Nonprofit Law/Public Schools
As a teach in a public school we would like to apply for grants from area non-profit organizatios. We have been unable to supply them with a 501(c)3 document from the IRS that indicates that they are either a 509(a)1 or 509(a)2. Are public schools non-profits under IRS rules or do they fall as public institutions? But even so, can't we they apply for and receive grants? If we can, what else can we use to prove non-profit status to these grant-making organizations
A governmental unit, like a county government is able to receive deductible donations. See IRS Publication 526 "Charitable Donations"
on page 2 is the box chart which includes money or property deductible as charitable contributions to, "Federal, state, and local governments, if your contribution is solely for public purposes." Therefore, you would only need to show that to potential donors, as the school district is such a governmental unit and I am assuming that the grants you receive will be benefiting a large number of the school population. You would need to have the donations go to the school district (and then the district could forward the donations to your particular public school).
Your district may have a policy. For example the School District of Philadelphia has:
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It should be noted that the School District of Philadelphia is the only legally authorized entity permitted to accept donations (including physical items). Schools themselves are not individually incorporated and therefore are not allowed to accept donations. The SRC must approve all donations via either a separate resolution prepared by the school or through a blanket resolution that is periodically prepared by the Office of the Chief Financial Officer (CFO). School District employees are not authorized to accept donations. Any donation given directly to an employee that is not approved by the SRC becomes a personal IRS liability for that employee and is not considered a tax deductible donation for the grantor. (Please refer to item #1 in the procedures section below which details the acceptable method for receiving donations).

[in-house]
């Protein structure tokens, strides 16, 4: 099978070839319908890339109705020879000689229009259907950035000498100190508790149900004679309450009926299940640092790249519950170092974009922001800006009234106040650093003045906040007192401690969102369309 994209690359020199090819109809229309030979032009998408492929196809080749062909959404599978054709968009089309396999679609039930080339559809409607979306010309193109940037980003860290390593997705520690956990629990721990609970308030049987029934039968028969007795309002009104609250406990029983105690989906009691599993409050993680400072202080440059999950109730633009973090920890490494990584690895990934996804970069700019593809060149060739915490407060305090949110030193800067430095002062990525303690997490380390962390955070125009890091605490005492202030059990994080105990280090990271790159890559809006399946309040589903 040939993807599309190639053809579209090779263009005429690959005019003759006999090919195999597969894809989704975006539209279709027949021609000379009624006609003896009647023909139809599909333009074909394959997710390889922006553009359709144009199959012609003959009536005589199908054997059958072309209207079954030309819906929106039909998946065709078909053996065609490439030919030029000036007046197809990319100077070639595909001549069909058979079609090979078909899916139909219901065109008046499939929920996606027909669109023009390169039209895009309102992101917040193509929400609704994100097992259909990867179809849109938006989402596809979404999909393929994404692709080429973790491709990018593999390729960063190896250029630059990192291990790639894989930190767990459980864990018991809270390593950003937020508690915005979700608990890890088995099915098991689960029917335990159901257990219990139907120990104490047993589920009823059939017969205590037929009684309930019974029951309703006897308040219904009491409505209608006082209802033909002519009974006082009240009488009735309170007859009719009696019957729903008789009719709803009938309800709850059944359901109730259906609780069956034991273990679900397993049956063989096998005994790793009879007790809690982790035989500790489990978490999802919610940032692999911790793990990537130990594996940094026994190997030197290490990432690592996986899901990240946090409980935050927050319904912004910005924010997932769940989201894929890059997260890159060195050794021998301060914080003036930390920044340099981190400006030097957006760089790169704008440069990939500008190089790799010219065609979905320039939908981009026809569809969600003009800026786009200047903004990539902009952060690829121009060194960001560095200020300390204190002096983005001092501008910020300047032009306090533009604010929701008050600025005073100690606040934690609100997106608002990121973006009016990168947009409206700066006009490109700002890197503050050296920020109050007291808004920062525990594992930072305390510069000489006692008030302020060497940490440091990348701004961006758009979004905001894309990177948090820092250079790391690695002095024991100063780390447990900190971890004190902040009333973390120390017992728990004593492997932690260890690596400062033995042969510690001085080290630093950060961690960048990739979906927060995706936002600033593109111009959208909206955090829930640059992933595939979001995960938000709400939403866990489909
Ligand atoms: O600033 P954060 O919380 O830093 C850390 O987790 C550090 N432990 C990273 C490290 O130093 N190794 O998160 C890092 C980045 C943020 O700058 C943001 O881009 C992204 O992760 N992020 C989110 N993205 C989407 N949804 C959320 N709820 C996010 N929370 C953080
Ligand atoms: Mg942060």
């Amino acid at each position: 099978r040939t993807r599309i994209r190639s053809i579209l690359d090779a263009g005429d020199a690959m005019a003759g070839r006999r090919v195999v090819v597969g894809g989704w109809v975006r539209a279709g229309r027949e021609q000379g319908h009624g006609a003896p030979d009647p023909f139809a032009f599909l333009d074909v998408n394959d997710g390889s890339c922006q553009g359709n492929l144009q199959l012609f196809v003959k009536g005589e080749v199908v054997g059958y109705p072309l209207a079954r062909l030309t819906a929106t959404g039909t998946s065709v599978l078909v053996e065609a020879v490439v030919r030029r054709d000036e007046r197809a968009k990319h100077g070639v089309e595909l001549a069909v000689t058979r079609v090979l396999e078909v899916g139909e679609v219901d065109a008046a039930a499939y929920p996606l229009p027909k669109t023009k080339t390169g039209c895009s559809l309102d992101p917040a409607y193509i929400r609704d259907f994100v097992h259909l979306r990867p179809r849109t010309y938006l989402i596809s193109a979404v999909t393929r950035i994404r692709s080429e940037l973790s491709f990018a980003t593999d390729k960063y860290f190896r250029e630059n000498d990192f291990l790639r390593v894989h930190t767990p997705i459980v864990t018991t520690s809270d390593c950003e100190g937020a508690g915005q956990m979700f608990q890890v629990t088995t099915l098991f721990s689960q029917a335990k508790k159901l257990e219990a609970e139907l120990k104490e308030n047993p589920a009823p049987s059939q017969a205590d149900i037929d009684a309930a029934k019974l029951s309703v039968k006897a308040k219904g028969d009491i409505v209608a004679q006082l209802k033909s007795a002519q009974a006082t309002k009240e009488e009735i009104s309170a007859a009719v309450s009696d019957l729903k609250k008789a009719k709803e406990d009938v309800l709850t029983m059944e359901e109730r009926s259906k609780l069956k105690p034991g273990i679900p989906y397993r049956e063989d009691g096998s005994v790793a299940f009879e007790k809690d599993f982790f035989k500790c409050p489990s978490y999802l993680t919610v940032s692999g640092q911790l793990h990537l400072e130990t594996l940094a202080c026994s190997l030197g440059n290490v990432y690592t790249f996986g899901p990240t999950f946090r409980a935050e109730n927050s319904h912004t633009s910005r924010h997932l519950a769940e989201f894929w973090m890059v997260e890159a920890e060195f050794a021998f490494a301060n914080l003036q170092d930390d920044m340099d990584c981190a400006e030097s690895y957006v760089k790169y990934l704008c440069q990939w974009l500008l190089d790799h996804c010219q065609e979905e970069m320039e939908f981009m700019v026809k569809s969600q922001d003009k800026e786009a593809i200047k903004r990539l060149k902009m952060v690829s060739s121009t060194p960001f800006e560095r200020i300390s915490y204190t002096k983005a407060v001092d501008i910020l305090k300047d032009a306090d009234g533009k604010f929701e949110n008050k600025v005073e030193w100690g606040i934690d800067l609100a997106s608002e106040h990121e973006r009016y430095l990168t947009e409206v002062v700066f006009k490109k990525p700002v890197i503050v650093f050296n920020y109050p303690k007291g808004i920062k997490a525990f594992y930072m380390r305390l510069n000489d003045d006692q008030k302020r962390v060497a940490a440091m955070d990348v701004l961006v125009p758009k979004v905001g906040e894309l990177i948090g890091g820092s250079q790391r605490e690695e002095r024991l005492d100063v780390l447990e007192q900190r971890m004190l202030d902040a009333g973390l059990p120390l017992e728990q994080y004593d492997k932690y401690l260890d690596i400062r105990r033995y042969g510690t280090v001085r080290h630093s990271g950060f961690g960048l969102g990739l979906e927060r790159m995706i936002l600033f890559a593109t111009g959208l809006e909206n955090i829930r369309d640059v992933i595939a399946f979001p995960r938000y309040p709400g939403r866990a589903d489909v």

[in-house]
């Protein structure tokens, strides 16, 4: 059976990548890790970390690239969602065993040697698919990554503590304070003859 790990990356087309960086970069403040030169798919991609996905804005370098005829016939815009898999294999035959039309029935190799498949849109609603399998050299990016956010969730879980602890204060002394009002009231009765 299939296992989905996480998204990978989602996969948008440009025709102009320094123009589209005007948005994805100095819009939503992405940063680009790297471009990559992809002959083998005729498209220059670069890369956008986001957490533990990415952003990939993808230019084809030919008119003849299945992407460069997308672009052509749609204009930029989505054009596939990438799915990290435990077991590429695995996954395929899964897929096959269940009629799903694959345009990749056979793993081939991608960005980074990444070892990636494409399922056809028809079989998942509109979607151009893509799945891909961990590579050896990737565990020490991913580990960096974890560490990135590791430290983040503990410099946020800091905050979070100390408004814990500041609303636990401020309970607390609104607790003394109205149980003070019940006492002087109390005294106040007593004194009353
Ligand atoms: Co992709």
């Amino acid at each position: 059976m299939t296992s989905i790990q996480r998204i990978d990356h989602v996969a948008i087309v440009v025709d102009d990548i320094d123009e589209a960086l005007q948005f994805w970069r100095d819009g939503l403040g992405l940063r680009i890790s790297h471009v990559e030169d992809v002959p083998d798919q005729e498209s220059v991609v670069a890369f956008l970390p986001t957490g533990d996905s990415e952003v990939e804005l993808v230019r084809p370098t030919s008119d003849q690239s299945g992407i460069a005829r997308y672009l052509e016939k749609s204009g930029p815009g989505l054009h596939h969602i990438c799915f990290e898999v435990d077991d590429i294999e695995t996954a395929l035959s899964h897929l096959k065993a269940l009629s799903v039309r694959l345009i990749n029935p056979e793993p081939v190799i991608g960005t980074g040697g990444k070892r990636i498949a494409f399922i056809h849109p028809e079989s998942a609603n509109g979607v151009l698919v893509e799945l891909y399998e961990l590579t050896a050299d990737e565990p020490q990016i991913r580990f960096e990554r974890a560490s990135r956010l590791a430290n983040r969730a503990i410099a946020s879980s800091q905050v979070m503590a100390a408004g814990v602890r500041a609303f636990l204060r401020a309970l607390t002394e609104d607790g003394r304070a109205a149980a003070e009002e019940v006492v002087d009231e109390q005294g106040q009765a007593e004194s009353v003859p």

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Organizations such as state colleges, fire departments, libraries, school districts, hospital districts, soil and water conservation districts, port authorities, and Indian related entities, are some examples of organizations that may be created by, controlled by, or
closely affiliated with governments. ...For the purposes of this article, these government affiliated organizations will be referred to as instrumentalities.
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A governmental unit is not, though, a 501(c)(3) organization even though donations to it are deductible. Section 501 does not apply to state, county or municipal governmental unit except in certain circumstances. See IRS Publication 557 "Tax Exempt Status for Your Organization" www.irs.gov/pub/irs-pdf/p557.pdf on page 16, starting at the bottom of the second column under the heading "Instrumentalities" where we see, "A state or municipal instrumentality may qualify under section 501(c)(3) if it is organized as a separate entity from the governmental unit that created it and if it otherwise meets the organizational and operational tests of section 501(c)".
The nonprofit Foundation Center has published:
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While public schools may apply for recognition of tax-exempt status under section 501(c)(3) of the Internal Revenue Code (IRC), this step is not required in order for such organizations to qualify for private foundation grants. Generally, the IRS treats public school districts as government instrumentalities. As such, they are exempt from federal income tax and eligible to receive tax-deductible contributions from individuals under Section 170(c)(1) of the IRC.
Additionally, grants to such organizations, provided that they are for public or charitable purposes, are considered qualifying distributions for grantmaking private foundations.
Since organizations without 501(c)(3) status will not have an IRS
determination letter, grantmakers that do award grants to
government agencies or instrumentalities may instead request
written proof of an organization's status as a government entity.
Examples of supporting documentation may include a letter from an
authorized government official or a copy of the legislative act
creating a government body.
The IRS also can supply a "government affirmation letter" free of
charge, which will describe government entity exemption from
Federal income tax and cite applicable Internal Revenue Code
sections pertaining to deductible contributions and income
exclusion. Most organizations will accept the government
affirmation letter as the substantiation they need. Government
entities can request a government affirmation letter by contacting
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Harvey Mechanic, Attorney at Law -
P.S. This response is intended to be a general statement of law, should not be relied upon as legal advice and does not create an attorney/client relationship.